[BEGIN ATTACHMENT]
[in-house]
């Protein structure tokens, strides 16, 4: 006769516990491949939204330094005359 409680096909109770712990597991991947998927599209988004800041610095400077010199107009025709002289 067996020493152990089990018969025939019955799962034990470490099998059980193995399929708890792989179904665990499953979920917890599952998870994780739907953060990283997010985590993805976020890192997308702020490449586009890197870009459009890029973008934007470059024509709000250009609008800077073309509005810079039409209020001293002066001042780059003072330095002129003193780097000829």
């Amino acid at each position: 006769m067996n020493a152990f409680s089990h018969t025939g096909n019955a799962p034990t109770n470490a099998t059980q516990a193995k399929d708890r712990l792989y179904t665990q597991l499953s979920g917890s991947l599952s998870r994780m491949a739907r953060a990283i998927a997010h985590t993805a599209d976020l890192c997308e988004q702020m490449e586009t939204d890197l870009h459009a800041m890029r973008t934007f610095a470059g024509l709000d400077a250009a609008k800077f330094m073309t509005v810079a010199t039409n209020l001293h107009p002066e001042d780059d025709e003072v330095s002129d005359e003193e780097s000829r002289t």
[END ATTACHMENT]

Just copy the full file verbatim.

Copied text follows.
[in-house]
């Protein structure tokens, strides 16, 4: 006769516990491949939204330094005359 409680096909109770712990597991991947998927599209988004800041610095400077010199107009025709002289 067996020493152990089990018969025939019955799962034990470490099998059980193995399929708890792989179904665990499953979920917890599952998870994780739907953060990283997010985590993805976020890192997308702020490449586009890197870009459009890029973008934007470059024509709000250009609008800077073309509005810079039409209020001293002066001042780059003072330095002129003193780097000829």
């Amino acid at each position: 006769m067996n020493a152990f409680s089990h018969t025939g096909n019955a799962p034990t109770n470490a099998t059980q516990a193995k399929d708890r712990l792989y179904t665990q597991l499953s979920g917890s991947l599952s998870r994780m491949a739907r953060a990283i998927a997010h985590t993805a599209d976020l890192c997308e988004q702020m490449e586009t939204d890197l870009h459009a800041m890029r973008t934007f610095a470059g024509l709000d400077a250009a609008k800077f330094m073309t509005v810079a010199t039409n209020l001293h107009p002066e001042d780059d025709e003072v330095s002129d005359e003193e780097s000829r002289t």